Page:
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The economics of death.

April 28, 2018

Little Alfie Evans lost his fight to live last Friday, to a disease or condition we still don’t have positively identified.

Described as having a “degenerative brain condition”, Britain’s National Health Service decreed that because he was terminal, he should be removed from life support systems, assuming that he would die within minutes of being disconnected.

When he didn’t, the government-run health care system then denied him nourishment for the rest of the week.

So did the brain condition kill him, or did he die from starvation?

So far we haven’t heard whether he will be autopsied to determine the exact nature of the disease that  doctors say would have killed him anyway.

What we do know is that  the parents were denied not only the right to decide about the time and manner of Alfie’s death, but even the right to have him examined by other professionals.

There are many people who say we spend far too much on health care for people who will never get better, particularly the elderly and the very young, like preemies born so far ahead of time that they only reach term after receiving tens or even hundreds of thousands of dollars worth of medical care.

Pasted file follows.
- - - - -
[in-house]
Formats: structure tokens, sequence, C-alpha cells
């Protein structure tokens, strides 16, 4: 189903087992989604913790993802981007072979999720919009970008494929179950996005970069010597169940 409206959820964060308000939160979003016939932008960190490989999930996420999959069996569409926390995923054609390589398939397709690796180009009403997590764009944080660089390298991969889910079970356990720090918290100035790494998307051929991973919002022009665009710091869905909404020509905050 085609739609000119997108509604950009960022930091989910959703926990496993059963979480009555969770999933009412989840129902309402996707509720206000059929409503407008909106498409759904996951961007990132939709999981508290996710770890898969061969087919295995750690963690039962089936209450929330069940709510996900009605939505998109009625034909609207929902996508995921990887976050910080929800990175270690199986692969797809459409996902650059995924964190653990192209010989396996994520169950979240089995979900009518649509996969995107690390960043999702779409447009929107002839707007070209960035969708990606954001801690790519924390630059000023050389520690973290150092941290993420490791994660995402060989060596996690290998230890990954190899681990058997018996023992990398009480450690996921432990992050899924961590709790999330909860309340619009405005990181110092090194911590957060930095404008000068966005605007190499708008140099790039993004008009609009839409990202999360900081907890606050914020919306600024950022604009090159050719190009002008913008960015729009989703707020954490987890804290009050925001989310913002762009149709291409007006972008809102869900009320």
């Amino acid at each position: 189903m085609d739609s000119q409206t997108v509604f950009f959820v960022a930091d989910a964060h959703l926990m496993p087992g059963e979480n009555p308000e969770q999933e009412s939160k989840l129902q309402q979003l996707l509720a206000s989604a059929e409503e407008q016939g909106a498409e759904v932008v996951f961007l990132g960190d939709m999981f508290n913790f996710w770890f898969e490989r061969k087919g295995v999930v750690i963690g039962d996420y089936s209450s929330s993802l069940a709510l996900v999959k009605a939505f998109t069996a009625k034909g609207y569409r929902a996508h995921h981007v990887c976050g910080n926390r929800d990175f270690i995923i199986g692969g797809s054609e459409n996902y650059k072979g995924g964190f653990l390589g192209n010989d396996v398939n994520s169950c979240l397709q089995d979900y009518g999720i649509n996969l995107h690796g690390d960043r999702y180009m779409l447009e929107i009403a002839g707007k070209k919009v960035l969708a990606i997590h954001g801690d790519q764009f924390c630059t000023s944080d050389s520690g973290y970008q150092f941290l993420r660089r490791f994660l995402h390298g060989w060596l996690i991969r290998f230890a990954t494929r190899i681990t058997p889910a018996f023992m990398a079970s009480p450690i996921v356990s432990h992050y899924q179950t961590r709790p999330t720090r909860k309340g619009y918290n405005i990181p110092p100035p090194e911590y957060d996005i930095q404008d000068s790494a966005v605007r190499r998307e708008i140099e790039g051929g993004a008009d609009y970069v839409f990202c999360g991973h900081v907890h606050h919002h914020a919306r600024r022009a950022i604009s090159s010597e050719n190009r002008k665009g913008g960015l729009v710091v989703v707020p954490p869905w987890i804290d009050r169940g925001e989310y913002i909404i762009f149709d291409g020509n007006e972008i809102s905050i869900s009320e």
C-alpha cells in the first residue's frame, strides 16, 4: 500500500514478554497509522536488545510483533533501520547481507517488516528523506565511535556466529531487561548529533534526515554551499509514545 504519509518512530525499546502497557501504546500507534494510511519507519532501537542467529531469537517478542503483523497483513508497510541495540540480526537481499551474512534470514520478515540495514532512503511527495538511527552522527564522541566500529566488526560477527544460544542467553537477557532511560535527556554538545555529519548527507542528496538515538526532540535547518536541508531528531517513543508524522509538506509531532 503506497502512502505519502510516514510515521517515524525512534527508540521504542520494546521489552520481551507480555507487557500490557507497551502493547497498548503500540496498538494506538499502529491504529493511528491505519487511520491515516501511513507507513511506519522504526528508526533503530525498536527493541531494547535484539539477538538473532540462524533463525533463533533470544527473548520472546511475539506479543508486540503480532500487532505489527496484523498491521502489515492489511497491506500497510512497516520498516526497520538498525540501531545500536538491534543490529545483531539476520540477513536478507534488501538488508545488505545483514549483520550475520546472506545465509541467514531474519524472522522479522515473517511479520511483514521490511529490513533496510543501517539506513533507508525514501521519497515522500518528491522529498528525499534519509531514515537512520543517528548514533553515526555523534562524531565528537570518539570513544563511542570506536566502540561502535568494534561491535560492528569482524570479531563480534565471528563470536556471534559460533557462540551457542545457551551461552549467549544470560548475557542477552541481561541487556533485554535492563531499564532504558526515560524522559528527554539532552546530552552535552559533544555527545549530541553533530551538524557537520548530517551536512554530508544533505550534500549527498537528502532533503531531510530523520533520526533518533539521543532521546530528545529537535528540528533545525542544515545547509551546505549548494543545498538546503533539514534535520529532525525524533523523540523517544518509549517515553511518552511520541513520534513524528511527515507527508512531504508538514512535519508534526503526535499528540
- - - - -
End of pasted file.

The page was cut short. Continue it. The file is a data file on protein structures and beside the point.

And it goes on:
With the benefit of 20-20 hindsight perhaps that’s true, but should it be a government’s right to make that decision?

Alfie’s parents, like little Charlie Gard’s before them, had many professionals who offered care and ‘transportation at no charge, so Britain’s taxpayers could have been off the hook for the cost a lot sooner than they were.

Many  terminally ill adults choose to invoke a DNR order, and some even opt for suicide, sometimes assisted and sometimes by their own hand.  That’s their choice as adults, and they should have the right to make it.

In other cases family members choose to stop care, usually because at some time or the other the patient has indicated that is their wish or because even with maximum treatment, the patient is in obvious pain.

In the case of children however, only the child’s legal guardians, who are usually the parents, should be able to decide.

Britain’s National Health Service removes that right from the parents and relatives and places it in the hands of the government.

Somehow,  that seems less about compassion, and more about the bottom line.

Whatever your personal feelings about euthanasia or suicide, do you really think some politician or insurance company bean counter should hold that kind of power over your very life?

The next time you hear someone advocate for national health care, remember Alfie.


From → op-ed

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